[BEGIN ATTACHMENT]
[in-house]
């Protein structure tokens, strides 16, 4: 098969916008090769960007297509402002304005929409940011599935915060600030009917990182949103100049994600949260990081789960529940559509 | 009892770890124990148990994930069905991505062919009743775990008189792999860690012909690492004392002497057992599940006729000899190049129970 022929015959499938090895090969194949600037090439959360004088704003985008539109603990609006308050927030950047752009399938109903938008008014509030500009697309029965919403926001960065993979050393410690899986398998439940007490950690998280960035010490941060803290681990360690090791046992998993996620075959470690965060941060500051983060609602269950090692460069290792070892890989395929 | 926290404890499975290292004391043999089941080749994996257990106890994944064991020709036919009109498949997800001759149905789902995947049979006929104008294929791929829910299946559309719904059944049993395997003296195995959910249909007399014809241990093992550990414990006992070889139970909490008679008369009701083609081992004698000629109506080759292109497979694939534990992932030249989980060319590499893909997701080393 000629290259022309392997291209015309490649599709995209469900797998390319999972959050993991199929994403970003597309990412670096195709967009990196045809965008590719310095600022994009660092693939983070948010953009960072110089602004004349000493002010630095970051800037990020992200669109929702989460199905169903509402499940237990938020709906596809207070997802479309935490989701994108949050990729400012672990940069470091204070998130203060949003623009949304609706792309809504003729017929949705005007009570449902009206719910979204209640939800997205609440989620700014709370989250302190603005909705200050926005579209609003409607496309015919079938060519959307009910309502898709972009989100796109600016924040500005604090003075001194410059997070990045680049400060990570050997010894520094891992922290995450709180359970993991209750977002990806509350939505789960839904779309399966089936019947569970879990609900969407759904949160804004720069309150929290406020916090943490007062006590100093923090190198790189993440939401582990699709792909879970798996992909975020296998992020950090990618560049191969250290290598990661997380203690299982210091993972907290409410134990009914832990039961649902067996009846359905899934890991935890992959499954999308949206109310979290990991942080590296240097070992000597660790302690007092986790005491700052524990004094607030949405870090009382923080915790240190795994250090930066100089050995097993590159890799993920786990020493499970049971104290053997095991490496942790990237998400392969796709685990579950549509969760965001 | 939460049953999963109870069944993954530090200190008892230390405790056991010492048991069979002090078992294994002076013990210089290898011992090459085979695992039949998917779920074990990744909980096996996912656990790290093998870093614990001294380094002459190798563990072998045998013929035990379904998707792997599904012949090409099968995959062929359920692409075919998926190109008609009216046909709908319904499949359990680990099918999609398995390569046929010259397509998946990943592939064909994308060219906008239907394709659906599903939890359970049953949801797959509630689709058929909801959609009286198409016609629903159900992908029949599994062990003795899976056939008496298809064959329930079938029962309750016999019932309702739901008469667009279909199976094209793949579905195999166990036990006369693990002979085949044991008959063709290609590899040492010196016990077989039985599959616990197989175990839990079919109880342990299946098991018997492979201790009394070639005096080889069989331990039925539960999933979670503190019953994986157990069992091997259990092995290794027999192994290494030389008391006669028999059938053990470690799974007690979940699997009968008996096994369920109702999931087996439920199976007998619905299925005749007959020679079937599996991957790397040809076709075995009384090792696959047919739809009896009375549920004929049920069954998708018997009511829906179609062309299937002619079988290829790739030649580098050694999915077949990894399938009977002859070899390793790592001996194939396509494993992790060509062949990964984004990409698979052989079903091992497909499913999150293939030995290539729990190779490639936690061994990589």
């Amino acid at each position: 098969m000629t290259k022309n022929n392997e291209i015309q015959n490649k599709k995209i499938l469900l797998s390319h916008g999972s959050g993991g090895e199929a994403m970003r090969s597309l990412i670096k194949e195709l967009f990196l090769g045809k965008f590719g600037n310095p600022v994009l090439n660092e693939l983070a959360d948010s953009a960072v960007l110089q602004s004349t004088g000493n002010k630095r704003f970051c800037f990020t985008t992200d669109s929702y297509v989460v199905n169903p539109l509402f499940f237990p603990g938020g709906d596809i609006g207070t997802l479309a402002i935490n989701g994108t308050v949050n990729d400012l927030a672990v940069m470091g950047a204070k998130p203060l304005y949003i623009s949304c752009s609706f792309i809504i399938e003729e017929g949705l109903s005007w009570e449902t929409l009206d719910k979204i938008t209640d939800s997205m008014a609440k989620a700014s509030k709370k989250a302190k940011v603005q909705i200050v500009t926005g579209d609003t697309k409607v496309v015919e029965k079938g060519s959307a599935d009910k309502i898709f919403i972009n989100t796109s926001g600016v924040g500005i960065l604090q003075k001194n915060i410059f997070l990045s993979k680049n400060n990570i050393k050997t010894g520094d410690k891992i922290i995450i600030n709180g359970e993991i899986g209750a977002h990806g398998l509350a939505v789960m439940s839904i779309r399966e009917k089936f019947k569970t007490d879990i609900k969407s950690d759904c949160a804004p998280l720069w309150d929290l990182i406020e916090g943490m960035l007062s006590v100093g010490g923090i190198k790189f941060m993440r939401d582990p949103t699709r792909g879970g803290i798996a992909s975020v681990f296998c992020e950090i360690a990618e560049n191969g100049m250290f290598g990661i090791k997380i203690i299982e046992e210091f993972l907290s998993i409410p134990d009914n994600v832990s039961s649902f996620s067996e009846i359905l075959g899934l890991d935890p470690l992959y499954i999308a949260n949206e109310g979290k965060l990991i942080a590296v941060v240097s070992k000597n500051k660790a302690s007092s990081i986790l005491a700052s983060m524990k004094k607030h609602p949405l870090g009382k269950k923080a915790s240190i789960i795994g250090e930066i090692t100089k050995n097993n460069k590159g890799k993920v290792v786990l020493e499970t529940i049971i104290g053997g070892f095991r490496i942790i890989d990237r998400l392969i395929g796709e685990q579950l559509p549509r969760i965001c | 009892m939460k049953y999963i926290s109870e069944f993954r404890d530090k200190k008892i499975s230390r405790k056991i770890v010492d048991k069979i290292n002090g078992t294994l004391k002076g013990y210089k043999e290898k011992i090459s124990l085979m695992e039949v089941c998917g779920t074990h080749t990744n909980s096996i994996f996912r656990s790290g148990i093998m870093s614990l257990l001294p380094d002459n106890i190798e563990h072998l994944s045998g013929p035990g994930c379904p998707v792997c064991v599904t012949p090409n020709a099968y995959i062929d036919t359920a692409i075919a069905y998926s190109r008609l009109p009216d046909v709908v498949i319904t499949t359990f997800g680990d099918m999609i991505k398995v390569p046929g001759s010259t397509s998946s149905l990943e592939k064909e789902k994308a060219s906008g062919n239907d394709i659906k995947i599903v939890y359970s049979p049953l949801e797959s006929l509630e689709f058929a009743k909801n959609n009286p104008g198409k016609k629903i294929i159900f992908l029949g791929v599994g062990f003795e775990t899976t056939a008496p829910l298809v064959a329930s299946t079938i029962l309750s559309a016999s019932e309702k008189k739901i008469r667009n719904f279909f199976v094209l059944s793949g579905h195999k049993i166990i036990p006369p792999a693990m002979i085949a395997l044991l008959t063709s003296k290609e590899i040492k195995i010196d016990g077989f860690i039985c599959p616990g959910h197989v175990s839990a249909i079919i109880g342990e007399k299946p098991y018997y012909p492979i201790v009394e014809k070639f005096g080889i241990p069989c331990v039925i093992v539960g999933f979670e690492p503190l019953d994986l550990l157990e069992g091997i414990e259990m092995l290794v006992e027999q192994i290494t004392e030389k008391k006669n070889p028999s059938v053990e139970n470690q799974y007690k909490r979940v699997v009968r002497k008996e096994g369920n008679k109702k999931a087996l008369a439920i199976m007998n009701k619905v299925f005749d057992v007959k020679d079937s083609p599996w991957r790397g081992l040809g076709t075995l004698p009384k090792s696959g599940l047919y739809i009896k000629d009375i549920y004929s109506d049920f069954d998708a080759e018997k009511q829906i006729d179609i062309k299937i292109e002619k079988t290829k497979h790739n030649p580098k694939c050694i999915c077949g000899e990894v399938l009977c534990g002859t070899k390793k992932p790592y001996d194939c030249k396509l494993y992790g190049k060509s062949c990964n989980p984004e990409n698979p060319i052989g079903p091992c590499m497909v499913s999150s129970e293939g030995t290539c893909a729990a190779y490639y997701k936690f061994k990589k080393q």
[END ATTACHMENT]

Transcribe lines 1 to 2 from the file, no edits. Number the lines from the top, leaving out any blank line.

[in-house]
């Protein structure tokens, strides 16, 4: 098969916008090769960007297509402002304005929409940011599935915060600030009917990182949103100049994600949260990081789960529940559509 | 009892770890124990148990994930069905991505062919009743775990008189792999860690012909690492004392002497057992599940006729000899190049129970 022929015959499938090895090969194949600037090439959360004088704003985008539109603990609006308050927030950047752009399938109903938008008014509030500009697309029965919403926001960065993979050393410690899986398998439940007490950690998280960035010490941060803290681990360690090791046992998993996620075959470690965060941060500051983060609602269950090692460069290792070892890989395929 | 926290404890499975290292004391043999089941080749994996257990106890994944064991020709036919009109498949997800001759149905789902995947049979006929104008294929791929829910299946559309719904059944049993395997003296195995959910249909007399014809241990093992550990414990006992070889139970909490008679008369009701083609081992004698000629109506080759292109497979694939534990992932030249989980060319590499893909997701080393 000629290259022309392997291209015309490649599709995209469900797998390319999972959050993991199929994403970003597309990412670096195709967009990196045809965008590719310095600022994009660092693939983070948010953009960072110089602004004349000493002010630095970051800037990020992200669109929702989460199905169903509402499940237990938020709906596809207070997802479309935490989701994108949050990729400012672990940069470091204070998130203060949003623009949304609706792309809504003729017929949705005007009570449902009206719910979204209640939800997205609440989620700014709370989250302190603005909705200050926005579209609003409607496309015919079938060519959307009910309502898709972009989100796109600016924040500005604090003075001194410059997070990045680049400060990570050997010894520094891992922290995450709180359970993991209750977002990806509350939505789960839904779309399966089936019947569970879990609900969407759904949160804004720069309150929290406020916090943490007062006590100093923090190198790189993440939401582990699709792909879970798996992909975020296998992020950090990618560049191969250290290598990661997380203690299982210091993972907290409410134990009914832990039961649902067996009846359905899934890991935890992959499954999308949206109310979290990991942080590296240097070992000597660790302690007092986790005491700052524990004094607030949405870090009382923080915790240190795994250090930066100089050995097993590159890799993920786990020493499970049971104290053997095991490496942790990237998400392969796709685990579950549509969760965001 | 939460049953999963109870069944993954530090200190008892230390405790056991010492048991069979002090078992294994002076013990210089290898011992090459085979695992039949998917779920074990990744909980096996996912656990790290093998870093614990001294380094002459190798563990072998045998013929035990379904998707792997599904012949090409099968995959062929359920692409075919998926190109008609009216046909709908319904499949359990680990099918999609398995390569046929010259397509998946990943592939064909994308060219906008239907394709659906599903939890359970049953949801797959509630689709058929909801959609009286198409016609629903159900992908029949599994062990003795899976056939008496298809064959329930079938029962309750016999019932309702739901008469667009279909199976094209793949579905195999166990036990006369693990002979085949044991008959063709290609590899040492010196016990077989039985599959616990197989175990839990079919109880342990299946098991018997492979201790009394070639005096080889069989331990039925539960999933979670503190019953994986157990069992091997259990092995290794027999192994290494030389008391006669028999059938053990470690799974007690979940699997009968008996096994369920109702999931087996439920199976007998619905299925005749007959020679079937599996991957790397040809076709075995009384090792696959047919739809009896009375549920004929049920069954998708018997009511829906179609062309299937002619079988290829790739030649580098050694999915077949990894399938009977002859070899390793790592001996194939396509494993992790060509062949990964984004990409698979052989079903091992497909499913999150293939030995290539729990190779490639936690061994990589």